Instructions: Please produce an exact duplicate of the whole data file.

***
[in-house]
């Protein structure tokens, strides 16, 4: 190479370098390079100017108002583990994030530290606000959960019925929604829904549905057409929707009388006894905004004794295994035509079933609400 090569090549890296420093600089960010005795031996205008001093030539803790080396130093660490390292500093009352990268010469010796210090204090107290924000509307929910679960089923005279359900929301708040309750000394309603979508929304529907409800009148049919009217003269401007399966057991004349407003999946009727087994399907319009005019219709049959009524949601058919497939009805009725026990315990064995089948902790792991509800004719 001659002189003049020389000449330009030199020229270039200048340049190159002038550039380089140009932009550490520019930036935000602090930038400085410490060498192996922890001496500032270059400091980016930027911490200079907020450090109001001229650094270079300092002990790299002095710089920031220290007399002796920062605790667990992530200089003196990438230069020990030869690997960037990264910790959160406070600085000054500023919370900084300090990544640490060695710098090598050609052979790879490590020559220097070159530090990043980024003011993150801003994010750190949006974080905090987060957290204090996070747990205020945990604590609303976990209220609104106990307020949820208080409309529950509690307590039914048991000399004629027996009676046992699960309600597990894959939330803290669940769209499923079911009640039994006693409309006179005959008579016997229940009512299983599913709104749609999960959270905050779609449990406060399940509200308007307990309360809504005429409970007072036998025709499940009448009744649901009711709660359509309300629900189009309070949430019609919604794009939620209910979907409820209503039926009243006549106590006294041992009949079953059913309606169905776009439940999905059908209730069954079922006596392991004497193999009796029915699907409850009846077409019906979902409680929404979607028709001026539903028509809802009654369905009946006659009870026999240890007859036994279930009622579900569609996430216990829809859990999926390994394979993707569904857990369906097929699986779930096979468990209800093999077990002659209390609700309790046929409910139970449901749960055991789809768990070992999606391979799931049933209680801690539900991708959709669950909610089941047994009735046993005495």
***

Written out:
[in-house]
């Protein structure tokens, strides 16, 4: 190479370098390079100017108002583990994030530290606000959960019925929604829904549905057409929707009388006894905004004794295994035509079933609400 090569090549890296420093600089960010005795031996205008001093030539803790080396130093660490390292500093009352990268010469010796210090204090107290924000509307929910679960089923005279359900929301708040309750000394309603979508929304529907409800009148049919009217003269401007399966057991004349407003999946009727087994399907319009005019219709049959009524949601058919497939009805009725026990315990064995089948902790792991509800004719 001659002189003049020389000449330009030199020229270039200048340049190159002038550039380089140009932009550490520019930036935000602090930038400085410490060498192996922890001496500032270059400091980016930027911490200079907020450090109001001229650094270079300092002990790299002095710089920031220290007399002796920062605790667990992530200089003196990438230069020990030869690997960037990264910790959160406070600085000054500023919370900084300090990544640490060695710098090598050609052979790879490590020559220097070159530090990043980024003011993150801003994010750190949006974080905090987060957290204090996070747990205020945990604590609303976990209220609104106990307020949820208080409309529950509690307590039914048991000399004629027996009676046992699960309600597990894959939330803290669940769209499923079911009640039994006693409309006179005959008579016997229940009512299983599913709104749609999960959270905050779609449990406060399940509200308007307990309360809504005429409970007072036998025709499940009448009744649901009711709660359509309300629900189009309070949430019609919604794009939620209910979907409820209503039926009243006549106590006294041992009949079953059913309606169905776009439940999905059908209730069954079922006596392991004497193999009796029915699907409850009846077409019906979902409680929404979607028709001026539903028509809802009654369905009946006659009870026999240890007859036994279930009622579900569609996430216990829809859990999926390994394979993707569904857990369906097929699986779930096979468990209800093999077990002659209390609700309790046929409910139970449901749960055991789809768990070992999606391979799931049933209680801690539900991708959709669950909610089941047994009735046993005495």